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PHYS102Lec2 - Chapter 10 Heat Dr Armen Kocharian...

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Chapter 10 Heat Dr. Armen Kocharian
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Thermodynamics Historical Background Thermodynamics and mechanics were considered to be separate branches Until about 1850 Experiments by James Joule and others showed a connection between them A connection was found between the transfer of energy by heat in thermal processes and the transfer of energy by work in mechanical processes The concept of energy was generalized to include internal energy The Law of Conservation of Energy emerged as a universal law of nature
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Internal Energy Internal energy is all the energy of a system that is associated with its microscopic components These components are its atoms and molecules The system is viewed from a reference frame at rest with respect to the center of mass of the system
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Internal Energy and Other Energies The kinetic energy due to its motion through space is not included Internal energy does include kinetic energies due to: Random translational motion Rotational motion Vibrational motion Internal energy also includes potential energy between molecules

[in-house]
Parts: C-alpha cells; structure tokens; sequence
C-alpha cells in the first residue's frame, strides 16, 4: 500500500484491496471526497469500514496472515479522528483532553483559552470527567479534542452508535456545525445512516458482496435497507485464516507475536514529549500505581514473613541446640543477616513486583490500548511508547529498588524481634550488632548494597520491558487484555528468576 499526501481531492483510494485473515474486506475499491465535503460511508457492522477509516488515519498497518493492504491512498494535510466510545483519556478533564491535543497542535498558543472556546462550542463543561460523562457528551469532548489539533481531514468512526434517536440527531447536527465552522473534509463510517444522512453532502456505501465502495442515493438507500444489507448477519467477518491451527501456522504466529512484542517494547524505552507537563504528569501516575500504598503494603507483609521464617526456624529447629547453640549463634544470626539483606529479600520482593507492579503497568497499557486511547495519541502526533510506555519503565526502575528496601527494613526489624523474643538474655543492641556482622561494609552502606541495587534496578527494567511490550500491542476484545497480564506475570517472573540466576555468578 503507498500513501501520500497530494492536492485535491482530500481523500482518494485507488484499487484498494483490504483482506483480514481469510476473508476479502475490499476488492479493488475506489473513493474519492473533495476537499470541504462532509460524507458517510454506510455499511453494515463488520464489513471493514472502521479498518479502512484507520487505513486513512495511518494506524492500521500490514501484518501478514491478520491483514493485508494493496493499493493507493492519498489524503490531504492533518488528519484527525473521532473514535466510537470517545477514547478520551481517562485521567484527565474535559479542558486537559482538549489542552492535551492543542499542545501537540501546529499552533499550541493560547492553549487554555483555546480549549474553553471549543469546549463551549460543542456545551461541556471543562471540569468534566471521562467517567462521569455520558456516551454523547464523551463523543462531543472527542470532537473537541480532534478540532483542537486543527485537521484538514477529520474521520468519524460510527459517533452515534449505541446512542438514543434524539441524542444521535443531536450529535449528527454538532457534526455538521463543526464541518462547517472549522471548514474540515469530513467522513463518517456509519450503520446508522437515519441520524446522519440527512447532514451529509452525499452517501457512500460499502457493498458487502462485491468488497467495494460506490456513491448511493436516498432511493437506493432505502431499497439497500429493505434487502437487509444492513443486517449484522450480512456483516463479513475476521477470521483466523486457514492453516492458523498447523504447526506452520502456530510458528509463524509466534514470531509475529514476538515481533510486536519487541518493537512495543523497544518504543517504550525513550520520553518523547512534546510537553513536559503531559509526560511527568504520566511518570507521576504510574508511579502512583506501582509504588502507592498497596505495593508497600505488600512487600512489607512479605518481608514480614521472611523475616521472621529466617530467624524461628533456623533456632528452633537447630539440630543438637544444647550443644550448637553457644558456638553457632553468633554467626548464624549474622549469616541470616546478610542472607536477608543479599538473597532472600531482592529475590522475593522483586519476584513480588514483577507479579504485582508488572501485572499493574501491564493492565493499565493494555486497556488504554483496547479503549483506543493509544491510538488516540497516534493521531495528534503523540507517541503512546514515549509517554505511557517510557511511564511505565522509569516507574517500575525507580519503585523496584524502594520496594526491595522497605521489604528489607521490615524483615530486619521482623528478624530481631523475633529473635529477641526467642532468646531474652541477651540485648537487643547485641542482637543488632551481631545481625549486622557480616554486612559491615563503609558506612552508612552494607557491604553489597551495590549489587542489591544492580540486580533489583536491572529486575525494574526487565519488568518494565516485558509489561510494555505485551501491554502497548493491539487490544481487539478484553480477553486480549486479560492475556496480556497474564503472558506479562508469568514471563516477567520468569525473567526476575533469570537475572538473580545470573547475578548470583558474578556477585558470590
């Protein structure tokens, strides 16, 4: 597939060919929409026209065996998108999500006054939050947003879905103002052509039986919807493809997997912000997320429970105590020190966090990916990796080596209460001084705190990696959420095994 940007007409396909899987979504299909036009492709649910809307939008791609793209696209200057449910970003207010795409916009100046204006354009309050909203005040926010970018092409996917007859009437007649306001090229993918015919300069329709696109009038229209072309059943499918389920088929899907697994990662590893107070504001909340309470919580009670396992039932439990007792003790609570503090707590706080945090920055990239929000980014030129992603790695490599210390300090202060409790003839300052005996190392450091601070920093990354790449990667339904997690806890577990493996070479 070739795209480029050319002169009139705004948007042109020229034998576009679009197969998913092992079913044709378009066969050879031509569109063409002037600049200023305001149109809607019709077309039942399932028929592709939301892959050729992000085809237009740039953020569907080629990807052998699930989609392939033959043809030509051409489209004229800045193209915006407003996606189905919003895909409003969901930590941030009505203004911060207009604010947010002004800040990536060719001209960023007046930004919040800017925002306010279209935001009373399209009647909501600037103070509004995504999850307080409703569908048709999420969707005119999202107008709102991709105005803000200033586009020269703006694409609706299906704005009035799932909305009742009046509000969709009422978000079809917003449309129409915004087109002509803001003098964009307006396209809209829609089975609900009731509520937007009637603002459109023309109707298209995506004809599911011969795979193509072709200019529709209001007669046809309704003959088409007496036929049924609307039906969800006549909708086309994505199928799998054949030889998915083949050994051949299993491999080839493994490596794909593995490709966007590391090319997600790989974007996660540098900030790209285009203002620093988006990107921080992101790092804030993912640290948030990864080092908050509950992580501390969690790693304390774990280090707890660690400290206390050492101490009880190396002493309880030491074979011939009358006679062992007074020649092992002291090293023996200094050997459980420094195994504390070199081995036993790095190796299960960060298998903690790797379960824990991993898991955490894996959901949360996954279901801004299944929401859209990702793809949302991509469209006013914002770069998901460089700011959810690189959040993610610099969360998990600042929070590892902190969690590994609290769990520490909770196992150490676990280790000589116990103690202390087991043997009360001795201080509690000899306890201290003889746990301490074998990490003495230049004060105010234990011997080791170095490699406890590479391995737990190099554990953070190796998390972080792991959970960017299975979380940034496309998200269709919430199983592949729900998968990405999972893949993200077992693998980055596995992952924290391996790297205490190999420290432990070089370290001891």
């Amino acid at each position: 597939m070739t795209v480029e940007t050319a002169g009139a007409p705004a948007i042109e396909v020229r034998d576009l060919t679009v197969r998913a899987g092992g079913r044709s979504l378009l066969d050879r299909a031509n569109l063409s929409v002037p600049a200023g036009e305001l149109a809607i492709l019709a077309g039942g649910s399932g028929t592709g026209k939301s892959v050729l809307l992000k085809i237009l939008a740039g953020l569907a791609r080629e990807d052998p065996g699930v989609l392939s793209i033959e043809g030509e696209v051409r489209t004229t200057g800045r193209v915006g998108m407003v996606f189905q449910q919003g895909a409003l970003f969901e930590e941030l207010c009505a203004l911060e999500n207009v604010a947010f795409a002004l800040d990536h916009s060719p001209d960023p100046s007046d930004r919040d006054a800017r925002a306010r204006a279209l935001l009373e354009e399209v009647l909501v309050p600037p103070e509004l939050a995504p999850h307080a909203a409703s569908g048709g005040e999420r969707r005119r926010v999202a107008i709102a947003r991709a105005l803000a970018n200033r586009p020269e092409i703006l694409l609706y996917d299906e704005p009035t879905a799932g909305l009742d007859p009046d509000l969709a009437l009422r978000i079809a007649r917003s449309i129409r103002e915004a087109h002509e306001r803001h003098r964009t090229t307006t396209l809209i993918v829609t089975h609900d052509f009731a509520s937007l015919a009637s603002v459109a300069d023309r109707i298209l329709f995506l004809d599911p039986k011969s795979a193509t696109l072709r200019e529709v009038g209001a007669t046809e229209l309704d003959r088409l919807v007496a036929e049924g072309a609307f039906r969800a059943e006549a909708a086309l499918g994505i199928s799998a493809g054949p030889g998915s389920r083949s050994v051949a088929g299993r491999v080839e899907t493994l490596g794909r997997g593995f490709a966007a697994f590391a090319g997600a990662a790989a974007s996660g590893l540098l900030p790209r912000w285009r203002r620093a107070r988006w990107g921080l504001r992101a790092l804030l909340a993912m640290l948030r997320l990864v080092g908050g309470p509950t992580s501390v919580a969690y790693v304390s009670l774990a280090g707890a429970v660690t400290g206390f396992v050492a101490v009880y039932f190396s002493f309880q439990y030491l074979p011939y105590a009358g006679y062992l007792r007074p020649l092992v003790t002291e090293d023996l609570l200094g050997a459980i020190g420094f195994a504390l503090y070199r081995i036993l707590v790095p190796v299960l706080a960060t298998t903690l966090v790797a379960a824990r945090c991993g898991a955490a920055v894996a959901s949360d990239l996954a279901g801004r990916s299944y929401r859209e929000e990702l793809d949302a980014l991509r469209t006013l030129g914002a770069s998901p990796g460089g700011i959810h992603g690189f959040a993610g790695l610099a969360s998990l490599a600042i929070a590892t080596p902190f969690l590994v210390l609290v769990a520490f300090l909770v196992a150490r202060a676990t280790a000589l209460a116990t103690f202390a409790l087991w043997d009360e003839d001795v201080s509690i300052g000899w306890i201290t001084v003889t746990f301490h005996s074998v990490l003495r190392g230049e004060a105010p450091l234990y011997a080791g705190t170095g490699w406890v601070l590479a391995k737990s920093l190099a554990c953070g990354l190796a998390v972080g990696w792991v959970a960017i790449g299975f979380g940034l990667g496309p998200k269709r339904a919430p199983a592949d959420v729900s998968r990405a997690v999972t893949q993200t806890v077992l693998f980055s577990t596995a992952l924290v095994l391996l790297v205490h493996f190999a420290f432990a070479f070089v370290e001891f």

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Heat Heat is defined as the transfer of energy across the boundary of a system due to a temperature difference between the system and its surroundings The term heat will also be used to represent the amount of energy transferred by this method
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Changing Internal Energy Both heat and work can change the internal energy of a system The internal energy can be changed even when no energy is transferred by heat, but just by work Example, compressing gas with a piston Energy is transferred by work
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Units of Heat Historically, the calorie was the unit used for heat One calorie is the amount of energy transfer necessary to raise the temperature of 1 g of water from 14.5 o C to 15.5 o C The “Calorie” used for food is actually 1 kilocalorie In the US Customary system, the unit is a BTU (British Thermal Unit) One BTU is the amount of energy transfer necessary to raise the temperature of 1 lb of water from 63 o F to 64 o F The standard in the text is to use Joules
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Mechanical Equivalent of Heat Joule established the equivalence between mechanical energy and internal energy His experimental setup is shown at right The loss in potential energy associated with the blocks equals the work done by the paddle wheel on the water
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Mechanical Equivalent of Heat, cont Joule found that it took approximately 4.18 J of mechanical energy to raise the water 1 o C Later, more precise, measurements determined the amount of mechanical energy needed to raise the temperature of water from 14.5 o C to 15.5 o C 1 cal = 4.186 J This is known as the mechanical equivalent of heat
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Heat Capacity The heat capacity , C, of a particular sample is defined as the amount of energy needed to raise the temperature of that sample by 1 o C If energy Q produces a change of temperature of D T , then Q = C D T
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Specific Heat Specific heat
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